Sunday, July 31, 2005

Is There any Good from 50-Year Delayed Reparations?

Can receiving money for an education 45 years delayed as reparations make up for any of the long-term harm of racial hatred?

That's the serious question prompted by today's NY Times article about the reparations effort being undertaken by Prince Edward County, Virginia. 46 years ago, in response to Brown v. Board of Education, Prince Edward County decided that it would rather have no public education at all than permit it to be integrated. So they closed and chained the public schools in 1959, until forced by the Supremes to reopen them in 1964. The 5-year void left thousands of Black children without access to an adequate education and forced their parents to find creative solutions if their children were to receive any education at all. (As should have been expected, white children received state-funded vouchers so that they could continue their education at private schools unaffected.)

Prompted by a white journalist, whose guilt over this ugly legacy spurred him to political action, it appears that a $2 million fund has been established by the State of Virginia and a private donor to provide education scholarships of up to $5,500 to those adults who were victims of the 5-year closure of Prince Edward County schools nearly 50 years ago.

There are obvious questions that this idea raises, no matter where you come down on the question of its philosophical merit. To start with, if you have only $2M available, you can provide only Up to 363 scholarships at the maximum level of $5,500, if my math is correct. Yet according to the Times, thousands of people are eligible. How does one decide who gets help and who does not? What happens to the rest if scholarships are awarded at the maximum level?

Another obvious place of inquiry is to ask what happens to those children who relocated out of Virginia at some point after the closure, whether because of the closure or not? Do they qualify to share in the scholarships? And, if they do, at what price can they access Virginia colleges? At a time where in-state college tuition in Virginia ranges from $3,840 to $7,584 (at VMI), but out of state tuition starts at $6,275 for Community College and goes all the way up to $21,000 plus for the University of Virginia, that question is a Big Deal if the maximum that any of these victims can get is $5,500. There is no point providing a drop in a bucket that has no water coming in from any other source. In some cases, where the affected adult has no other ability to access funds due to poverty, it seems almost cruel - designed to create the appearance of doing something without actually doing anything meaningful at all.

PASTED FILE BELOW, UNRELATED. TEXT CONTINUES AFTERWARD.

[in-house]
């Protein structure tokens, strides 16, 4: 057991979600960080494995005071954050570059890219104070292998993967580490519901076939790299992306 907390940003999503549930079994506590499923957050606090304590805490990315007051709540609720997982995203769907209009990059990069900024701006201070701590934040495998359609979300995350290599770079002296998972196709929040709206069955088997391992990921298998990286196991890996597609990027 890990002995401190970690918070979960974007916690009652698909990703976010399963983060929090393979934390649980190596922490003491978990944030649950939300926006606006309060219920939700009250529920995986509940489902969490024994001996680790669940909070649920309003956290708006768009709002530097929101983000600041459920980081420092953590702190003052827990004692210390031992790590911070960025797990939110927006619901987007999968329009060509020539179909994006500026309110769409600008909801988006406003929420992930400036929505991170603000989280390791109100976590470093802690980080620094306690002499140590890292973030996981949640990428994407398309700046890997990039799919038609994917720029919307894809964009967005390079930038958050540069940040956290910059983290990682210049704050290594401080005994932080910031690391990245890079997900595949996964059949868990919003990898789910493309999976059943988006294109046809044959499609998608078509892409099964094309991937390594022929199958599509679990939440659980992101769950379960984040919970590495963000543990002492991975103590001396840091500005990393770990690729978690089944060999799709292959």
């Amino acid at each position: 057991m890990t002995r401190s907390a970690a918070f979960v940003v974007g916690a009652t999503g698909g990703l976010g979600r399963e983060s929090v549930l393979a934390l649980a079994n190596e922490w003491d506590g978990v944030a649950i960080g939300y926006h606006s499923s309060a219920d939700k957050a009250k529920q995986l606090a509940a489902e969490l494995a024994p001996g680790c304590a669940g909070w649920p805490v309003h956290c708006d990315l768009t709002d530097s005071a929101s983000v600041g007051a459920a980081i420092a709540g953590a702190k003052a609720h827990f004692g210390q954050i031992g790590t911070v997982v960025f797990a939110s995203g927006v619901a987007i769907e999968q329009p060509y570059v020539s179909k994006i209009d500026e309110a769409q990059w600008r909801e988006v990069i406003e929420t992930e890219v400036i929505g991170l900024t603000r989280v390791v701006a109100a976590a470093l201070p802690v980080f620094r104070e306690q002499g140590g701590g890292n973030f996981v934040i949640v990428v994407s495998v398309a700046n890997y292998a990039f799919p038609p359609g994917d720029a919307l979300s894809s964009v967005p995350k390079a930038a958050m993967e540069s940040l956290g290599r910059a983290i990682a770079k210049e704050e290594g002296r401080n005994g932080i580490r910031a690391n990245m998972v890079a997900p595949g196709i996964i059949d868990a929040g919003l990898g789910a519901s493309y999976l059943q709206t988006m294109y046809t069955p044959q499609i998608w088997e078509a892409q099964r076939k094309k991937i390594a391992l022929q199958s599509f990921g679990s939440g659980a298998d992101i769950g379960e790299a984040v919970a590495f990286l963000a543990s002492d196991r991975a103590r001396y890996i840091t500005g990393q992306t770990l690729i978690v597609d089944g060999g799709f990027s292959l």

Also, how do you utilize the money to help those who may not have finished high school at all, and who need adult education? There is a compelling argument that these students should not be forced to spend the award of remedial adult education, but that this should be provided free of charge by Virginia without reduced eligibility going forward. Since, after all, the Supreme Court made clear in Griffin v. Prince Edward County (1964) 377 U.S. 218, Virginia was totally, completely, utterly out of pocket when it closed the schools in the first place rather than acquiesce to Brown's holding. There was no excuse, and no defense to the charge of a deliberate violation of the Fourteenth Amendment.

And of course, the most important question of all: Does any of this really heal anything?

It is clear that the wound of this chapter of history run deep in Prince Edward County, Virginia. Apparently, so deep that a movie was made about it, and the role of the Griffin case in establishing a constitutional right to a publicly-funded education:

They Closed Our Schools